Featured image of post Sundby castle and Sigurdsristningen

Sundby castle and Sigurdsristningen

In Summer 2021 we did a awesome trip to Sweden with a rental motorhome. This is part of a series of blog posts of this amazing trip, where I want to share some of our memories and photos, and give you some travel suggestions and some planning tips for the ones who want to do the same.

It’s the 22 July 2021 and this was the 6th day of our trip. After Karlstad we needed to head west towards Stockholm, so this day was mostly driving. To avoid getting bored however we took some de-tours to visit some interesting places on the way. This post is about two of them.

Stora Sundby castle

The Stora Sundby castle is a landmark roughly 30 km southwest of Eskilstunda and only reachable by car. We found this place via the Lonely planet book, which by the way was a very nice travel companion for figuring out which places and locations to visit.

The castle itself was build in Renaissance style, before being transformed into a Gothic fortress (it has character with some bite!) and now serves as a hunting lodge. I don’t want to imagine the costs, because given how nice and beautiful it is located, a night probably costs more than our whole trip.

The area around the castle is open for the public and worth a trip and a short walk to collect some of the local spirit. If you are into castles, this is a nice place to visit.

Stora Sundby castle Stora Sundby castle


The Sigurdsristningen (or Sigurd stones) are runestones on natural rocks that picture the heroic legend of the legendary Sigurd, the dragon slayer as described in Beowulf. Made during the Viking age and still being present they mark a testimony of history and culture of the Norse settlements. The Sö 101 stone laid nicely on the road between Karlstad and Stockholm and for us it marked a nice lunch break stop. We even collected a nearby geocache after a small walk, which was welcome to move your legs after a good part of driving.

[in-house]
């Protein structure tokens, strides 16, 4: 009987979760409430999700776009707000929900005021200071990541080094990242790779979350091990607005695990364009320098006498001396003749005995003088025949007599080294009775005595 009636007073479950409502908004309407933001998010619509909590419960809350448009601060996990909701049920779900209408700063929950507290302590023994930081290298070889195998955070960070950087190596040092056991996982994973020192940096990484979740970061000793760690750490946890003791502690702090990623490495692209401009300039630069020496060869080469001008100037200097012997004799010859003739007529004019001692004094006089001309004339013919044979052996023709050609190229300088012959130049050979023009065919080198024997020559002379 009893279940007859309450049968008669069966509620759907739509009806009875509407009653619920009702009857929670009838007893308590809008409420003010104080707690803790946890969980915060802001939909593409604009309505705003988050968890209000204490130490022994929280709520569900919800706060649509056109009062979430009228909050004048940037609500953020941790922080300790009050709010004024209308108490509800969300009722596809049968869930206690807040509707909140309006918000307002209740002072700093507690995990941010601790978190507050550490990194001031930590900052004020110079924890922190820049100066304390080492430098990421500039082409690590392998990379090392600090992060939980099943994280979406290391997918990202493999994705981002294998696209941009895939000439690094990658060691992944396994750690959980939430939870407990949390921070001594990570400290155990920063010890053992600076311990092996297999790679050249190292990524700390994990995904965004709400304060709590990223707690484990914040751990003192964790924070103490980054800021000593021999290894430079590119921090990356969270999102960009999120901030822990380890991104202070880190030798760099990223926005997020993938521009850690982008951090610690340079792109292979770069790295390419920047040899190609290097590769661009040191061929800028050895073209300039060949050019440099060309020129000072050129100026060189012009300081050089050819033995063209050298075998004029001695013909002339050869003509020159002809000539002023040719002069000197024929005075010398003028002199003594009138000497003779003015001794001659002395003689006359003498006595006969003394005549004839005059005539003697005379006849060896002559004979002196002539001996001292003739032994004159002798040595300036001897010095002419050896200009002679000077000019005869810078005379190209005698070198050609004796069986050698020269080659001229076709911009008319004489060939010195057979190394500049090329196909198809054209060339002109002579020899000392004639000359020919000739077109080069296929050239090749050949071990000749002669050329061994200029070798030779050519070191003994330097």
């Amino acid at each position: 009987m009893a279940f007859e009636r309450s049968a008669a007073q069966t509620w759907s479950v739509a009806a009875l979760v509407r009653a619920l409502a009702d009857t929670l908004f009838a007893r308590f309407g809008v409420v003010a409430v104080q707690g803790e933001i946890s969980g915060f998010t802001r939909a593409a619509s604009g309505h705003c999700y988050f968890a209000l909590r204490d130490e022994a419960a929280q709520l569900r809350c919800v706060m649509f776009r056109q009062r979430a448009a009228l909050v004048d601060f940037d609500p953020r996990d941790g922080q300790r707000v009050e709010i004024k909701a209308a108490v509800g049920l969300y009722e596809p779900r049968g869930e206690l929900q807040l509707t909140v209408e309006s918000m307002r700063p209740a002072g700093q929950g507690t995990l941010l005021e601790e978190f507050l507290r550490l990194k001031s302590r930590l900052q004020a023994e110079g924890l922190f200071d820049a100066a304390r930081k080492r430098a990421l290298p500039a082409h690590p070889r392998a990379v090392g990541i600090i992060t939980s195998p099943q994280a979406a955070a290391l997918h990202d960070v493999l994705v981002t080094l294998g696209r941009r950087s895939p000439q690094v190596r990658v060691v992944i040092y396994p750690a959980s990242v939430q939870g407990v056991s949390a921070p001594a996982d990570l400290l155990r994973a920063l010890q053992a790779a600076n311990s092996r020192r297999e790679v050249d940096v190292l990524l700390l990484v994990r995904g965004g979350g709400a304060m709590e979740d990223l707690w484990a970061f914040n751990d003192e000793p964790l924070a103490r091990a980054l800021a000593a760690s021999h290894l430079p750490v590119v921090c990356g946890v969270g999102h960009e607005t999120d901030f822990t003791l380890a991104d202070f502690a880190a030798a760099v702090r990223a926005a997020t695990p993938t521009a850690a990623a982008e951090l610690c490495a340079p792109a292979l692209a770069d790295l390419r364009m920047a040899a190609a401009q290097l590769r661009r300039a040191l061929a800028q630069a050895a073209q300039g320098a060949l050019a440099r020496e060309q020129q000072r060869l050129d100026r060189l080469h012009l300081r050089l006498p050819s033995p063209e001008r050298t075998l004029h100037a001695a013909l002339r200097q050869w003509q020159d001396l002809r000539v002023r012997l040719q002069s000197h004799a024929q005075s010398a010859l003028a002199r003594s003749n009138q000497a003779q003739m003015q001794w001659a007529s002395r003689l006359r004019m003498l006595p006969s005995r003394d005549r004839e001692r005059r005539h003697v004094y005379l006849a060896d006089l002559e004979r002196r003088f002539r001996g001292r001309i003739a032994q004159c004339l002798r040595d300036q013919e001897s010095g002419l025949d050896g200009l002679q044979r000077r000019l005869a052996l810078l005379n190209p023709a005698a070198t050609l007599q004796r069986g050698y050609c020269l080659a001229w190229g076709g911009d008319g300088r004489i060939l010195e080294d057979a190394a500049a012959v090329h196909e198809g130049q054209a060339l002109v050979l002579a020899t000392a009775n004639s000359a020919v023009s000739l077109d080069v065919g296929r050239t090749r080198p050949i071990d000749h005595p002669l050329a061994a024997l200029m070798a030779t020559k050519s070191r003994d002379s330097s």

The cravings are marked in red, so that they are more visible, however the color is misleading and was originally not there.


We found this a nice spot to visit during a day of driving. The spot was again suggested by the Lonely Planet for Sweden, so I guess that book is also worth to recommend, as it gives you ideas on which places can be visited during long driving days on the way.

BredÀng camping site

For the rest of the day we did the last kilometers towards Stockholm. As you approach the city, the motorway gets more and more crowded, and the density of German (and other non-Swedish) number plates starts to increase. We arrived in the late afternoon at a camping site in BredĂ€ng, a suburb of Stockholm filled with Germans and Dutchies. The camping spot felt luxurious and was also costing accordingly, but in the vicinity of Stockholm that’s what you get. Camping is done in nature and not next to a big city.

The next day we will take the metro to visit Stockholm itself but that’s part of another post. For now, cheers and we’re off for fika ☕🍰